Autism In The New Brunswick Provincial Election, September 27, 2010?
Posted Aug 29 2010 2:04pm
The New Brunswick provincial election is just underway with Election Day set for September 27, 2010. Unofficial campaigning has been under way for several months although the official campaign start date was earlier this week and resulted in several complaints that candidates had jumped the gun in erecting election signs. (For those from outside New Brunswick, a few shots I took of the New Brunswick legislature follow). There are five parties contesting the election including the governing Liberals and official opposition Progressive Conservative Party who traditionally take turns forming the government and official opposition. They are joined by the New Democratic Party which has a strong political heritage elsewhere in Canada but not in New Brunswick, the relatively new Green Party and the brand spanking new People's Alliance of New Brunswick born out of the ashes of the NB Power political firestorm that threatened to derail the current Liberal government.
So far I have been unable to locate any mention by any of the parties of autism issues or commitments. It is still very, very early, and perhaps we will hear something about autism services from the parties. I do not make these comments in a negative way. Both former Conservative Premier Bernard Lord and current Liberal Premier Shawn Graham have made very substantial improvements to autism services for pre-schoolers and students. Several Ministers from both of these governments have demonstrated sincere and conscientious commitment to helping autistic children and I single out in particular former Conservative Tony Huntjens and Liberal Kelly Lamrock.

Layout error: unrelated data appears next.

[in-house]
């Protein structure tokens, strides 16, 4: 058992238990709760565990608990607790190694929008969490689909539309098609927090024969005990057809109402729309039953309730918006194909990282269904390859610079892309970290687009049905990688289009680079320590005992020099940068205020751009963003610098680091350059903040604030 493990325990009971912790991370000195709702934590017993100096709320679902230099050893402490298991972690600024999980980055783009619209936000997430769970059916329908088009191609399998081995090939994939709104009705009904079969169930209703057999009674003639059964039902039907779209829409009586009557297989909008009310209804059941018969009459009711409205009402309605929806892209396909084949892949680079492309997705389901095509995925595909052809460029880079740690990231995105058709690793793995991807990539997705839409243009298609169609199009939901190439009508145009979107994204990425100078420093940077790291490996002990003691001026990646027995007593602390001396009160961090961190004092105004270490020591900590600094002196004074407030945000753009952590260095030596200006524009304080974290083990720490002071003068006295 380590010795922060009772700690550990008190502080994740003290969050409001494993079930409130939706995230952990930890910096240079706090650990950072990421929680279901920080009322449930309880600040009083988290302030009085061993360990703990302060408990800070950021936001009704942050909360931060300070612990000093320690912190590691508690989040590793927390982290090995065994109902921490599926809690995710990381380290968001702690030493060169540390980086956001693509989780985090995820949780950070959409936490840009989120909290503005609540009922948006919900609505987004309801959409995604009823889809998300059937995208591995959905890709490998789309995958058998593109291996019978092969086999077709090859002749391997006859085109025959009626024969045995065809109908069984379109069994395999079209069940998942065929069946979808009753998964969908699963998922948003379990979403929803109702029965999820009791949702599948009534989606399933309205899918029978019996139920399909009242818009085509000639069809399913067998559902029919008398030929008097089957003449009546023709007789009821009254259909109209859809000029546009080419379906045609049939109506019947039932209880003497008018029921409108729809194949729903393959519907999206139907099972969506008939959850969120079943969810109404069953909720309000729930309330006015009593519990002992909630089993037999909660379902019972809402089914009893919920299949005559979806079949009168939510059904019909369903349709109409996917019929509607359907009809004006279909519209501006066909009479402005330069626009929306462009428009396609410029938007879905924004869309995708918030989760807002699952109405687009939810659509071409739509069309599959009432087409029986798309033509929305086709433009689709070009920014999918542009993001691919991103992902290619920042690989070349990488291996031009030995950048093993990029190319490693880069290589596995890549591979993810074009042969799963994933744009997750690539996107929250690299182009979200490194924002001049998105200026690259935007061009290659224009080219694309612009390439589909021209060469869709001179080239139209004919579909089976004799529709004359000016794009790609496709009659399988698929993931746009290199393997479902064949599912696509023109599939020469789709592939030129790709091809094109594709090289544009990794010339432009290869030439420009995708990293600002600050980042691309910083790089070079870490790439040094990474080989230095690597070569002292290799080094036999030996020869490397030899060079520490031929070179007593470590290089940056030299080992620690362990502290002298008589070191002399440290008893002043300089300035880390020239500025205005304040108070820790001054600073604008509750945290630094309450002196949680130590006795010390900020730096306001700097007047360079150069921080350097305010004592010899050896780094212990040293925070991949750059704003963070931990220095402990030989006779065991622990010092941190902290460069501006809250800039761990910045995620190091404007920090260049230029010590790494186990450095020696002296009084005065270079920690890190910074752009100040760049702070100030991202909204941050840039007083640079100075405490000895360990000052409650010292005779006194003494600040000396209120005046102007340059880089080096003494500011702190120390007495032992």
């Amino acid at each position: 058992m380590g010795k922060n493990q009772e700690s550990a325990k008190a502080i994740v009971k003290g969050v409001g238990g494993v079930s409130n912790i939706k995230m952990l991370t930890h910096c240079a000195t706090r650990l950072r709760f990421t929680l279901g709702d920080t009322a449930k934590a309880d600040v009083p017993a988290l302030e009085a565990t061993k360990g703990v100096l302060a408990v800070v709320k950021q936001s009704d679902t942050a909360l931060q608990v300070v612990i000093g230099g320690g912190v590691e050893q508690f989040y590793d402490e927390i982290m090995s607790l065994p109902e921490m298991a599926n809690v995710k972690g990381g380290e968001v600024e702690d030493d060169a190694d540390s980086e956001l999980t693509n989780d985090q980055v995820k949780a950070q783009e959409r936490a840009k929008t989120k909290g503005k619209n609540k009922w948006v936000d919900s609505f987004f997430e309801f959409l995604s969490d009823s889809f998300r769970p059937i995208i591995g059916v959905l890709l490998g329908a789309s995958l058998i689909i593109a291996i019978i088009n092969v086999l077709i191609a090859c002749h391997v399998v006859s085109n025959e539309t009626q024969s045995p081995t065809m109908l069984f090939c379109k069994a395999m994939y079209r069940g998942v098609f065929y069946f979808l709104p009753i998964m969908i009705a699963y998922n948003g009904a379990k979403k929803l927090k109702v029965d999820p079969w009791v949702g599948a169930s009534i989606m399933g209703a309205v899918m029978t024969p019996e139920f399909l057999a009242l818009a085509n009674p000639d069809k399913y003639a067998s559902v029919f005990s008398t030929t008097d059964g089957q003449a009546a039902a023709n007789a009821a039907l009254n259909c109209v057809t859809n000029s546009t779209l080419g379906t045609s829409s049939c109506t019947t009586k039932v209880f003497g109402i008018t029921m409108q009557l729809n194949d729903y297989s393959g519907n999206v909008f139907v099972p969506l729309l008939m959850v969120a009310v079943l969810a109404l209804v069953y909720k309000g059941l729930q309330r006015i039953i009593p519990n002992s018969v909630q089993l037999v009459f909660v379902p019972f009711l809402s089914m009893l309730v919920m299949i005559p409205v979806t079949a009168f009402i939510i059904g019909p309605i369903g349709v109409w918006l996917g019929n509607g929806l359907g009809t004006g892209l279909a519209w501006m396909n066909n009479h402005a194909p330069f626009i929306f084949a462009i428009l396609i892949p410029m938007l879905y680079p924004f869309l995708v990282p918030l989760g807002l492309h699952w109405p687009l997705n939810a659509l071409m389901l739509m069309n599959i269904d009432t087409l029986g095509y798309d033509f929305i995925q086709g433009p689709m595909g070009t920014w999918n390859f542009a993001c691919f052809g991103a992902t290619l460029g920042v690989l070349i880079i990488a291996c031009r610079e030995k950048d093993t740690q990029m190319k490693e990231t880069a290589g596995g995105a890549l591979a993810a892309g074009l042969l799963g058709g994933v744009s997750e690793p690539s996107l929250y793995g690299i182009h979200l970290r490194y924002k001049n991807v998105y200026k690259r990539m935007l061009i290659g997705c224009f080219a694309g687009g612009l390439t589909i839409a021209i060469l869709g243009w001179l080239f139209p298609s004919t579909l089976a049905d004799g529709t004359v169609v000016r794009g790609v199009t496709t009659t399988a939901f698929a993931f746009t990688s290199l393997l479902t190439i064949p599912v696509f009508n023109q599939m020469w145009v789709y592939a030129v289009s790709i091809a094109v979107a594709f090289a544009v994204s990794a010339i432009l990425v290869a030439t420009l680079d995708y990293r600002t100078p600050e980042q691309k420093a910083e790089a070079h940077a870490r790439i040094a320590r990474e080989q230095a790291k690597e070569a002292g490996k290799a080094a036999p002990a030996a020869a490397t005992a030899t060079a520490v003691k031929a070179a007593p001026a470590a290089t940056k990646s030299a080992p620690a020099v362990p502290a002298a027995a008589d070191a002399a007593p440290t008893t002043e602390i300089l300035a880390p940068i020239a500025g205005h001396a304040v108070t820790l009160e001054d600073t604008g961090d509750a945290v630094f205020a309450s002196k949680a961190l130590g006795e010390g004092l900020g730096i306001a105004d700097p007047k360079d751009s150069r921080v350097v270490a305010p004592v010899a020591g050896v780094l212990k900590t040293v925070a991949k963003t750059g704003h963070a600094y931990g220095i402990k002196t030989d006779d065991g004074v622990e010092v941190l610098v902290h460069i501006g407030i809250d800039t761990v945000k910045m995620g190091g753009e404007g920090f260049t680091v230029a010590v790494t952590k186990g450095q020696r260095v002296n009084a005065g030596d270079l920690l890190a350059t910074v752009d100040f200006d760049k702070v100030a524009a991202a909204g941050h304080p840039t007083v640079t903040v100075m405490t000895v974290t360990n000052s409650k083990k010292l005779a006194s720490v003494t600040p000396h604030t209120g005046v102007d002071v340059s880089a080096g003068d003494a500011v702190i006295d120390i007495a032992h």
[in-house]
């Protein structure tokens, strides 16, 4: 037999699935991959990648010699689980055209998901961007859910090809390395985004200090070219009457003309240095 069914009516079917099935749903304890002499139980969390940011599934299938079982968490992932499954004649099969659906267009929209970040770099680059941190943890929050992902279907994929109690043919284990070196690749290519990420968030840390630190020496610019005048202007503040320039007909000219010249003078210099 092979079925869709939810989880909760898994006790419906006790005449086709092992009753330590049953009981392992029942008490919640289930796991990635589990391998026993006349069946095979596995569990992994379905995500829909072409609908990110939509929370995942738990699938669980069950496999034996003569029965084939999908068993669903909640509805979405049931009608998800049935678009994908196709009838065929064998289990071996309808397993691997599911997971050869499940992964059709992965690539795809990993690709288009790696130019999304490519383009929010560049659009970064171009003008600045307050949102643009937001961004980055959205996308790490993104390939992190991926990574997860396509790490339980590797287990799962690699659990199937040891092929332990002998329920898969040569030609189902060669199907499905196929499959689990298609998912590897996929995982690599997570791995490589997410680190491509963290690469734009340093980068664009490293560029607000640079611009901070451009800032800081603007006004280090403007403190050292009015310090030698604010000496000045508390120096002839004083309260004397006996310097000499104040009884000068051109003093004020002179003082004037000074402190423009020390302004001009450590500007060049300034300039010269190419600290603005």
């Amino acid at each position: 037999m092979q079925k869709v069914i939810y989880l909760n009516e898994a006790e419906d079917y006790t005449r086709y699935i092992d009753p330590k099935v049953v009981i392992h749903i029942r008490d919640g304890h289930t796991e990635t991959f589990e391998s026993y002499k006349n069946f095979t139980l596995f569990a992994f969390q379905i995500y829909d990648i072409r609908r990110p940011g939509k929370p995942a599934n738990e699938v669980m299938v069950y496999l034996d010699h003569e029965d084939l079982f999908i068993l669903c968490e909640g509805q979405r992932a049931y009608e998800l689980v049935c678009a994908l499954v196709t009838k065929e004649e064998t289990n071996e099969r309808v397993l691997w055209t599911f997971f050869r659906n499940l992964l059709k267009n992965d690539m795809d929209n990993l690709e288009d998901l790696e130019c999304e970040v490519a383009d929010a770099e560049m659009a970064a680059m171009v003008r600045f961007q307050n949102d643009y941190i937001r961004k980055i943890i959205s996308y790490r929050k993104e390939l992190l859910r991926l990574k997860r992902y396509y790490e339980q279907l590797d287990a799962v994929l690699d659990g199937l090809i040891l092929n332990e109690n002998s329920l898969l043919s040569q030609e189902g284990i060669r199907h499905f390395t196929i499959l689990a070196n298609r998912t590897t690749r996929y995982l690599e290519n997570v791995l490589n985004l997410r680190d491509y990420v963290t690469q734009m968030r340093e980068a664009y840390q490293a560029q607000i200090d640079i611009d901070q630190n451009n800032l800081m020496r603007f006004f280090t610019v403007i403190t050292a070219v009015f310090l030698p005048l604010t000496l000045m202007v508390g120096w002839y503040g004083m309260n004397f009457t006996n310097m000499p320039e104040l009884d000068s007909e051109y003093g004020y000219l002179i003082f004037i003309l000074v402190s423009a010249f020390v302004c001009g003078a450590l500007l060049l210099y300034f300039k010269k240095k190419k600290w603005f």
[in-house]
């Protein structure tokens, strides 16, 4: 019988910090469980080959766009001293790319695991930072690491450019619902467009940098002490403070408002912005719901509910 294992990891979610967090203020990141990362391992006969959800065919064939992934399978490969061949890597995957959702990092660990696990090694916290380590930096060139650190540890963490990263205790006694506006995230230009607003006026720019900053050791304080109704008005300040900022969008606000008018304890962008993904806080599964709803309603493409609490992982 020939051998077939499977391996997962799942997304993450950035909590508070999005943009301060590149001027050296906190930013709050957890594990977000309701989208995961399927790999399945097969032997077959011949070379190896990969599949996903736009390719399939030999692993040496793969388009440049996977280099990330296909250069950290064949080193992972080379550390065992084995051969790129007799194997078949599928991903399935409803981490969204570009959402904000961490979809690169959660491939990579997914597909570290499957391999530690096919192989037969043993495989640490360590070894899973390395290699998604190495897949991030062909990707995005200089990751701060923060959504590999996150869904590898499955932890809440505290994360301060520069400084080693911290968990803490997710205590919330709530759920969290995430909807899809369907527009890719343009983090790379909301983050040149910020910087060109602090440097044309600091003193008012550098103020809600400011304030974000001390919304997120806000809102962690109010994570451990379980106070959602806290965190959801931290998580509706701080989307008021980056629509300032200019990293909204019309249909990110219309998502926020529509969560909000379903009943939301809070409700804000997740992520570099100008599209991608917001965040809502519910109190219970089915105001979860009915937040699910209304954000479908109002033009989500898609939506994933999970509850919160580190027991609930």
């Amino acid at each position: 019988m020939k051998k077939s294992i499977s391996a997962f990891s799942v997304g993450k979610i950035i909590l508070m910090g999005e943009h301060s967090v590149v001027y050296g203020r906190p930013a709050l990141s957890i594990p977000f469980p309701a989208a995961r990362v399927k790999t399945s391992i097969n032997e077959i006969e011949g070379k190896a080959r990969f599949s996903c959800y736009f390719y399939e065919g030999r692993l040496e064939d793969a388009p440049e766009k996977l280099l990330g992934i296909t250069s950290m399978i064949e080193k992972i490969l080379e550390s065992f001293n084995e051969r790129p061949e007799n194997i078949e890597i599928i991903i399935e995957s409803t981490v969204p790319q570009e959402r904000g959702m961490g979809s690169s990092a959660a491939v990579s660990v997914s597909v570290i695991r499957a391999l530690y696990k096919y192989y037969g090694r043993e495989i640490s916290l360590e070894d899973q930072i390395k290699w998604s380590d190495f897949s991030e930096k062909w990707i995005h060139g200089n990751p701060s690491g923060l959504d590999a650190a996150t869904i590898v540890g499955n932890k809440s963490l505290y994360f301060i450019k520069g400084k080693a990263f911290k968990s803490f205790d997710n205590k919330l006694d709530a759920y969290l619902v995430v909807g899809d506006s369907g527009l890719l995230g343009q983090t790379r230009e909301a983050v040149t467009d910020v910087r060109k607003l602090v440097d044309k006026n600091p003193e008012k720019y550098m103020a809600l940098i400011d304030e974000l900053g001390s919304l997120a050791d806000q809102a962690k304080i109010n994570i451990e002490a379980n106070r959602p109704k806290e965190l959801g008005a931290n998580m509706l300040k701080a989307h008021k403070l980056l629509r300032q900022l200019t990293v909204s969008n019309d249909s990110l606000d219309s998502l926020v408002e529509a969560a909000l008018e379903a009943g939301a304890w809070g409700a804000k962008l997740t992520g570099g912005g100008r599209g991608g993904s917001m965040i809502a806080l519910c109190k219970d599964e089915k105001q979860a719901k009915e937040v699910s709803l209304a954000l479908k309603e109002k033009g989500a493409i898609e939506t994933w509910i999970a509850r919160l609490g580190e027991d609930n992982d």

In New Brunswick autism has been dealt with in a very bi-partisan manner and I am genuinely proud of our political leaders in dealing with autism issues; all the more so since I traveled to Ontario as part of the Medicare for Autism team led by Jean Lewis and David Marley from British Columbia. In Toronto where I used to work and in Oakville, next door to my son Conor's birthplace in Burlington Ontario, I met Ontario autism advocates like Barry Hudson, Norrah Whitney, Stefan Marinoiu and Jennifer O'Brien all of whom have been fighting hard against the bureaucratic stonewalling and denial of autism services and treatment of Ontario Liberal Premier Dalton McGuinty's government.
Although I am proud of what New Brunswick governments have done for provision of autism services for pre-schoolers and students with autism disorders over the past 10 years I can not say the same about services for autistic adults. New Brunswick has long been in serious need of an autism specific residential care and treatment system for adults with autism. I have been part of several presentations that have been made in writing and in meetings at which concerns were pressed. In particular the need for better regulated group homes with autism trained personnel and more attention to recreational and dietary needs has been expressed. Further it is clear that a center or village capable of serving the most severely affected by autism is needed in place of the psychiatric hospital in Campbellton.
I have met the professionals who operate the Campbellton hospital. They impressed me as dedicated and caring people who are doing the best they can to deal with a challenging situation and a questionable mandate of returning severely affected autistic adults to the community based group homes around the province. It is imperative that an autism specific facility be located in Fredericton, with its central location, and its proximity to the autism expertise available at UNB, UNB-CEL, the Stan Cassidy Center and the Board Certified Behavior Analysts that the Department of Education has brought in to replace the UNB-CEL as the primary training resource for teacher assistants working with autistic children. It makes no sense to locate an autism specific facility away from Fredericton and the autism expertise that has been built here over the past decade. Fredericton also offers natural environments which could provide invaluable recreational opportunities for autistic adults including the incredible trails, O'Dell Park and Killarney Lake.
Whatever the next government decides to do with respect to provision of modernized autism residential care and treatment for adults the current situation will not suffice. At the start of this political campaign nothing has been said about such autism services. Hopefully that will change before September 27, 2010.